Residents concerned about the public housing component of a proposed 200-unit development on Burt Street might fare better if part is run as a housing co-operative, says a lobby group for the sector.
Rebecca Hicks is the CEO of Co-operation Housing, the umbrella organisation for Fremantle’s two public housing co-ops as well as one in Bunbury and another in Subiaco/Leederville. She says her group would love to run a demonstration co-op when the site is redeveloped.
During a recent Fremantle council meeting which endorsed the rezoning of the site, residents expressed support for public housing but concerns about the crime and anti-social behaviour they’d experienced before the demolition of the old block of flats previously on the site.
Ms Hicks says with a co-op, residents can have the best of both worlds.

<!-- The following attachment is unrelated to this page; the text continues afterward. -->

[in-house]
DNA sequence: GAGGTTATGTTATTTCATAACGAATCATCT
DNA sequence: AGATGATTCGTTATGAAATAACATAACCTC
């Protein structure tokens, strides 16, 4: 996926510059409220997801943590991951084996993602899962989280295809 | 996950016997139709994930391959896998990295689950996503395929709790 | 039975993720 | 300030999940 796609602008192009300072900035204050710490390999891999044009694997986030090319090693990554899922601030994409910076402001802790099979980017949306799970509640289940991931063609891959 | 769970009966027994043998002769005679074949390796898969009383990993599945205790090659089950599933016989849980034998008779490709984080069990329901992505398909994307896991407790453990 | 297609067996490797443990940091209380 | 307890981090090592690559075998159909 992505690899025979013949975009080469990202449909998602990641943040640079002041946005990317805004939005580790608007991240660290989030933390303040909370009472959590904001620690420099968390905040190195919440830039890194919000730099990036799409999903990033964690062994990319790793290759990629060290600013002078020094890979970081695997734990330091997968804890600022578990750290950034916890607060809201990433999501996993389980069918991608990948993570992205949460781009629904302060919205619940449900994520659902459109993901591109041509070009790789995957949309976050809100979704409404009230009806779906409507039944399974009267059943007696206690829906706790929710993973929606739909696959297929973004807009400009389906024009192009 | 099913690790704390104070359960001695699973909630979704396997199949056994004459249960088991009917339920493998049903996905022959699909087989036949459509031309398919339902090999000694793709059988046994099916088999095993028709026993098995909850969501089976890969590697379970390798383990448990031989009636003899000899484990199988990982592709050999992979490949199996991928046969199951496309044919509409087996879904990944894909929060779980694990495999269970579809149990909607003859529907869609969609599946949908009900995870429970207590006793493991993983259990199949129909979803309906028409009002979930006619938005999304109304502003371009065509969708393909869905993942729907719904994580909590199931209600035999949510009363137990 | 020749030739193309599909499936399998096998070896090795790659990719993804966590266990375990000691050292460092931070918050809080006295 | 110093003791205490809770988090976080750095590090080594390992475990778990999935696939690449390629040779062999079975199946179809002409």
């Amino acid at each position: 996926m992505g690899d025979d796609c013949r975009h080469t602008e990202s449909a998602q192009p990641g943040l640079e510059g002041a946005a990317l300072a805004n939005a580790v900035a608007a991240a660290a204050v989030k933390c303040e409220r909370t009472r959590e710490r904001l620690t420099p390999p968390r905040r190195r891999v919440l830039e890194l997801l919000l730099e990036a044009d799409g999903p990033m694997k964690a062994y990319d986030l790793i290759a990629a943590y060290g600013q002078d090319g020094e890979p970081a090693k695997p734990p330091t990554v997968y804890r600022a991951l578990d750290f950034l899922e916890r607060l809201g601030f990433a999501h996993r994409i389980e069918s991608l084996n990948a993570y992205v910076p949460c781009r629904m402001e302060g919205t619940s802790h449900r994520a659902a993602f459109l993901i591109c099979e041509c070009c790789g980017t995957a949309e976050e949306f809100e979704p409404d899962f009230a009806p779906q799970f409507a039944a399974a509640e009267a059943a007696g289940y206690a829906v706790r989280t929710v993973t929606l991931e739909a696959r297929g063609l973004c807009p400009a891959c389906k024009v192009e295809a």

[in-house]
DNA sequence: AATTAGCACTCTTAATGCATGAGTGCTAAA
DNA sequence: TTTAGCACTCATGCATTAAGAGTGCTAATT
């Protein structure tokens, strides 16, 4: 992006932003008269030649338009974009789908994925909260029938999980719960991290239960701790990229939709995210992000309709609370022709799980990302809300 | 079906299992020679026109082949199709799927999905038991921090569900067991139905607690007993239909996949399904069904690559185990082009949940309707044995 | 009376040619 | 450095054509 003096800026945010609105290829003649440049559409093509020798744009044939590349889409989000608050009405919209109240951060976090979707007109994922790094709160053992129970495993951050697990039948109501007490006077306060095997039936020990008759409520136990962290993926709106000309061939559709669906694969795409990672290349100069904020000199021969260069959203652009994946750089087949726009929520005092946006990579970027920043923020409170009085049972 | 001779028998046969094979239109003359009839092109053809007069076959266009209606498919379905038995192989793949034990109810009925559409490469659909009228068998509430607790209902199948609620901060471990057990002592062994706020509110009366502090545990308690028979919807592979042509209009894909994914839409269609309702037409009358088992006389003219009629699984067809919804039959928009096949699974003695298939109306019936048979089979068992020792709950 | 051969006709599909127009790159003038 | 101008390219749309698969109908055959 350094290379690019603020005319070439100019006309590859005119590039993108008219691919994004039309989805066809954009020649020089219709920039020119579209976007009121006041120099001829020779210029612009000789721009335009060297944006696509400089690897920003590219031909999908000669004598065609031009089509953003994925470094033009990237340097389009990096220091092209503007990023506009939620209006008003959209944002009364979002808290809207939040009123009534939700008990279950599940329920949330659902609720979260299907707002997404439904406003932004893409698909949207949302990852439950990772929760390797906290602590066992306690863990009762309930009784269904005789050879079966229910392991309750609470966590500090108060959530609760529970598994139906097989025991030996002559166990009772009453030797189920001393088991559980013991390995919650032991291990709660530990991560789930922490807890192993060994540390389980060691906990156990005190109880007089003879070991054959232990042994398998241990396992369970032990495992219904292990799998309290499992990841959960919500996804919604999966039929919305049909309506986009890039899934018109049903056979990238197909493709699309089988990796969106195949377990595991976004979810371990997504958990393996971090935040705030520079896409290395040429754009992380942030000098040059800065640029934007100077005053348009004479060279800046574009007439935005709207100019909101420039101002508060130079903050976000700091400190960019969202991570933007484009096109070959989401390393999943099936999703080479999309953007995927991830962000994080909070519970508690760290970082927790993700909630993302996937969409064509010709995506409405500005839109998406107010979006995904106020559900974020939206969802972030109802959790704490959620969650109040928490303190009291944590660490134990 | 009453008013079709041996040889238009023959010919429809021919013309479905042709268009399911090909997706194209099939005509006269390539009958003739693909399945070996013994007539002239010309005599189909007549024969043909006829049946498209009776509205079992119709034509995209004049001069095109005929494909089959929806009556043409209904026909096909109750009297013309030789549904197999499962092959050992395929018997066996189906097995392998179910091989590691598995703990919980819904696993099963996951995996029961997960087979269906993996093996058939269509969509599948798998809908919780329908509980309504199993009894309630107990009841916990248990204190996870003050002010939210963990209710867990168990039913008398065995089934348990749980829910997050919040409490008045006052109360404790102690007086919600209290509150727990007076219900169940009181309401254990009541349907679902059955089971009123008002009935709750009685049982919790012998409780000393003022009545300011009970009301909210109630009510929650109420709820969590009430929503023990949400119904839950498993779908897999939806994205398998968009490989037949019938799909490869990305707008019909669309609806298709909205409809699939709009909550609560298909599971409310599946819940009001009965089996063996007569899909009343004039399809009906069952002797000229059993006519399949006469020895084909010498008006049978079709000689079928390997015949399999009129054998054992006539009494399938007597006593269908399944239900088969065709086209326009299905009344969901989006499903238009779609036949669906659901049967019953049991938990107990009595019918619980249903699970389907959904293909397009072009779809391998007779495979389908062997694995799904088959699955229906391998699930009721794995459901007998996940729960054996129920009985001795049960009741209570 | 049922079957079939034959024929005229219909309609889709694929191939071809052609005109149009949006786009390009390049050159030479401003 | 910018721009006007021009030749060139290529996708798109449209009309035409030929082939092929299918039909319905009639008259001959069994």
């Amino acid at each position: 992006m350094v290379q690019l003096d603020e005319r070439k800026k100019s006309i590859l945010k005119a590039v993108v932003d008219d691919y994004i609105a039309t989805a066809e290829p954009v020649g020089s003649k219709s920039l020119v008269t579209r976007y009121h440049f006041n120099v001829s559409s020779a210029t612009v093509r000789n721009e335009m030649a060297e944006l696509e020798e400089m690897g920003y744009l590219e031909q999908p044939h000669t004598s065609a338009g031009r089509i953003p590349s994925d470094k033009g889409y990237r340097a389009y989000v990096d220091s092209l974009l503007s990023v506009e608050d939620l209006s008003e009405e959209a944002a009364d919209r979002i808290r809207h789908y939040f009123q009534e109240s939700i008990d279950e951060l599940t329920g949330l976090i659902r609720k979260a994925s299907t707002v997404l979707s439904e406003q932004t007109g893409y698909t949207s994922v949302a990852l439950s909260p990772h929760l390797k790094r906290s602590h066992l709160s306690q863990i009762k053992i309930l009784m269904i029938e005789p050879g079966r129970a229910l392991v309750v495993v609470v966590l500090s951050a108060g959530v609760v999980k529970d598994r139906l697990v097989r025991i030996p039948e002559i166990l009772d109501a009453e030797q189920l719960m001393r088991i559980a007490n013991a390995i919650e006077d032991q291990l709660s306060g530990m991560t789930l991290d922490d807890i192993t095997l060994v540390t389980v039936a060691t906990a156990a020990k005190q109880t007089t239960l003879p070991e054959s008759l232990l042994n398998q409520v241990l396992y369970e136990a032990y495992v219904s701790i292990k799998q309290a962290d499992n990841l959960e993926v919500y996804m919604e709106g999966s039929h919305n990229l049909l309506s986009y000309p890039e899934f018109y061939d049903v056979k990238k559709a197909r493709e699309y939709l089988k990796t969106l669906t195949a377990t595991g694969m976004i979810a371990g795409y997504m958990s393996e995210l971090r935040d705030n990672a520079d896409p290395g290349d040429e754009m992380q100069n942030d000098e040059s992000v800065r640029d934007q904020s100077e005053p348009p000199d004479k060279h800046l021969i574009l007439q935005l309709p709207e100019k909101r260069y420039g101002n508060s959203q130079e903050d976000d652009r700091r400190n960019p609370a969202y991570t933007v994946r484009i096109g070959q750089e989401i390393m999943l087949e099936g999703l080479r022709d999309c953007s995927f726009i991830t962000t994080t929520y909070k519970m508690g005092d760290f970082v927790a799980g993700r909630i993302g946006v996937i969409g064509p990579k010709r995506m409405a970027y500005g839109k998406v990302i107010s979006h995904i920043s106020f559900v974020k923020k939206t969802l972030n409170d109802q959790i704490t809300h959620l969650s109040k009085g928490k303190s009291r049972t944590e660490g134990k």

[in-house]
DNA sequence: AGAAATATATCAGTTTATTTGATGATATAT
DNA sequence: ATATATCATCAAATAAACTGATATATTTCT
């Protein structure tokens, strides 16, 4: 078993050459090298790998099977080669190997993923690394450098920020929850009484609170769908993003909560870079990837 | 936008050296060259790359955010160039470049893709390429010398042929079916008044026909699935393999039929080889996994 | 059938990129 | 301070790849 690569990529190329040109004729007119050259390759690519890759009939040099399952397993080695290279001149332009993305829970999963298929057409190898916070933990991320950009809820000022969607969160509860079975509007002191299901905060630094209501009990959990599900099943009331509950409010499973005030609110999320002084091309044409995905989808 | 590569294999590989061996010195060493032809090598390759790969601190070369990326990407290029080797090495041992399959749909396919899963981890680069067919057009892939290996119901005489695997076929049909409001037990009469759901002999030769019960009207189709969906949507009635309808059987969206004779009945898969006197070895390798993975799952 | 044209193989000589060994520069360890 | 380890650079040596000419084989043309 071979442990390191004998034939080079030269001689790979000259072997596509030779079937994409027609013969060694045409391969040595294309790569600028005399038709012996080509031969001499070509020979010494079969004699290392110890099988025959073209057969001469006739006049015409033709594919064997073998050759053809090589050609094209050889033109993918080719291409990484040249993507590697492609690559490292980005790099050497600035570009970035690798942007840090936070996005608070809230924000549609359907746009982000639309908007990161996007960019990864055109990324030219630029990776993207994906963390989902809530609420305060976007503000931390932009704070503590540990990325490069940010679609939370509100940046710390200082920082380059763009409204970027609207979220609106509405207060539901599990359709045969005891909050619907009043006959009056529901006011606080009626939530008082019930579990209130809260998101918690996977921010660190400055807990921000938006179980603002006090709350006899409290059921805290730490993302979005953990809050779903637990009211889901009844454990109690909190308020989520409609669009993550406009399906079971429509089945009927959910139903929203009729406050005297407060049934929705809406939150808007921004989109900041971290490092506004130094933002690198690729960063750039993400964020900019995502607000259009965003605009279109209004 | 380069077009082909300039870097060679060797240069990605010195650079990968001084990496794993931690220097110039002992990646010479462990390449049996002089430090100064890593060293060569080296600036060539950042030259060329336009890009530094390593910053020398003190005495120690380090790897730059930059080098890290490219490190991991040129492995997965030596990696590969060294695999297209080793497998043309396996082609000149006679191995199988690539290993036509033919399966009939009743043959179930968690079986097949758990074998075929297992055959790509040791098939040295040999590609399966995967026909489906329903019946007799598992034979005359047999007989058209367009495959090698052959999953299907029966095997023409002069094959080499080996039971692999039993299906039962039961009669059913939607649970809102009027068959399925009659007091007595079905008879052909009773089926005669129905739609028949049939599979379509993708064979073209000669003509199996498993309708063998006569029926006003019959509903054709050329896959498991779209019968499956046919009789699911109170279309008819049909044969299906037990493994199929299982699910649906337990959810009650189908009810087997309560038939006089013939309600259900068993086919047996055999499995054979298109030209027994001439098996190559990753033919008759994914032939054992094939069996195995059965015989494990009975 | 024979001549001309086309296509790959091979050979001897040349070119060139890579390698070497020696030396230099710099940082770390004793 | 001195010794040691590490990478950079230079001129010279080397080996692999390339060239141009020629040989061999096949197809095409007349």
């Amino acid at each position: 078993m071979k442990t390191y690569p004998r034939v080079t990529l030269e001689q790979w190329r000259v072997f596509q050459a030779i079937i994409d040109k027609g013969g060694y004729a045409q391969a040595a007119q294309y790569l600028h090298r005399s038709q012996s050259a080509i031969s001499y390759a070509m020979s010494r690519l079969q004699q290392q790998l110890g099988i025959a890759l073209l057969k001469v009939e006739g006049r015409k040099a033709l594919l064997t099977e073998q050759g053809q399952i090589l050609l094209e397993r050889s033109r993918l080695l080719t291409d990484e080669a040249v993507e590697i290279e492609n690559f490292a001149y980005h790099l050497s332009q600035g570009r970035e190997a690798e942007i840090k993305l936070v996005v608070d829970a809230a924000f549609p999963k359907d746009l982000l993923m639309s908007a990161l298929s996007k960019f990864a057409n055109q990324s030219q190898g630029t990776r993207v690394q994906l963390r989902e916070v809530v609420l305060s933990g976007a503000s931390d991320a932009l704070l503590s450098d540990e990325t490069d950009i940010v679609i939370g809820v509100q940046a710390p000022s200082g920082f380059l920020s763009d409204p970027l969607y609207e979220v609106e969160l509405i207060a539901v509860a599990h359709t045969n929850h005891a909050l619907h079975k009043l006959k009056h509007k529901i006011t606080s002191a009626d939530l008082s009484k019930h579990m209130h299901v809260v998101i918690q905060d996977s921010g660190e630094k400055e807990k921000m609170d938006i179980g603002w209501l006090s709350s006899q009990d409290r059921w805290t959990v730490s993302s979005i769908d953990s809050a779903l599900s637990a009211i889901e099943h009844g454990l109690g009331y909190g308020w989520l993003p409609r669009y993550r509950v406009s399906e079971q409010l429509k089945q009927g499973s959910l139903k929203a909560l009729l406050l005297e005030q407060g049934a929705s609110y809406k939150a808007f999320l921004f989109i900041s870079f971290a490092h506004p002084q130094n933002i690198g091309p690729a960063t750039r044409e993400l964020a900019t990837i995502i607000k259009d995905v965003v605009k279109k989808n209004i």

Co-ops take both traditional Homeswest tenants and workers who qualify for affordable housing, such as nurses or police, and she says anti-social behaviour is very rare.
That’s partly because the department is unlikely to put hard-core tenants in a co-op, but Ms Hicks says there’s also a process to make sure residents fit in.
“We have an acknowledgement from the department of housing that co-op living requires a certain skill set so our tenants undergo a membership process to make sure they are informed about what co-op living is and what everyone’s responsibilities are,” she says.
She says her organisation, which is registered by Homeswest, could potentially partner with the department, the council or even a private developer on the site. Apartment purchasers could choose to join the co-op, or not, and they’d keep their own title.
Traditionally the department keeps ownership of co-op property, but the co-op takes the rent and manages the maintenance.
by STEVE GRANT